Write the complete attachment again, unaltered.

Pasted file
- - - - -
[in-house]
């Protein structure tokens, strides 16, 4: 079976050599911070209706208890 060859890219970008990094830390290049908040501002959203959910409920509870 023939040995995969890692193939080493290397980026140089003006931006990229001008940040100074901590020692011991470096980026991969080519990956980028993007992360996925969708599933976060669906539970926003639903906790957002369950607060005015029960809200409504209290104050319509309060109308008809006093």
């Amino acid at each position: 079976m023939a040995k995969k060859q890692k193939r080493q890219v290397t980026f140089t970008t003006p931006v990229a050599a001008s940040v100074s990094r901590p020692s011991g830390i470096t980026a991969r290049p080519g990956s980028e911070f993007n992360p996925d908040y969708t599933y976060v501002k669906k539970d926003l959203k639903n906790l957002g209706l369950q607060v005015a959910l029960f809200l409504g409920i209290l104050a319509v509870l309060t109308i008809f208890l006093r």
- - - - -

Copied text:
[in-house]
């Protein structure tokens, strides 16, 4: 079976050599911070209706208890 060859890219970008990094830390290049908040501002959203959910409920509870 023939040995995969890692193939080493290397980026140089003006931006990229001008940040100074901590020692011991470096980026991969080519990956980028993007992360996925969708599933976060669906539970926003639903906790957002369950607060005015029960809200409504209290104050319509309060109308008809006093």
């Amino acid at each position: 079976m023939a040995k995969k060859q890692k193939r080493q890219v290397t980026f140089t970008t003006p931006v990229a050599a001008s940040v100074s990094r901590p020692s011991g830390i470096t980026a991969r290049p080519g990956s980028e911070f993007n992360p996925d908040y969708t599933y976060v501002k669906k539970d926003l959203k639903n906790l957002g209706l369950q607060v005015a959910l029960f809200l409504g409920i209290l104050a319509v509870l309060t109308i008809f208890l006093r």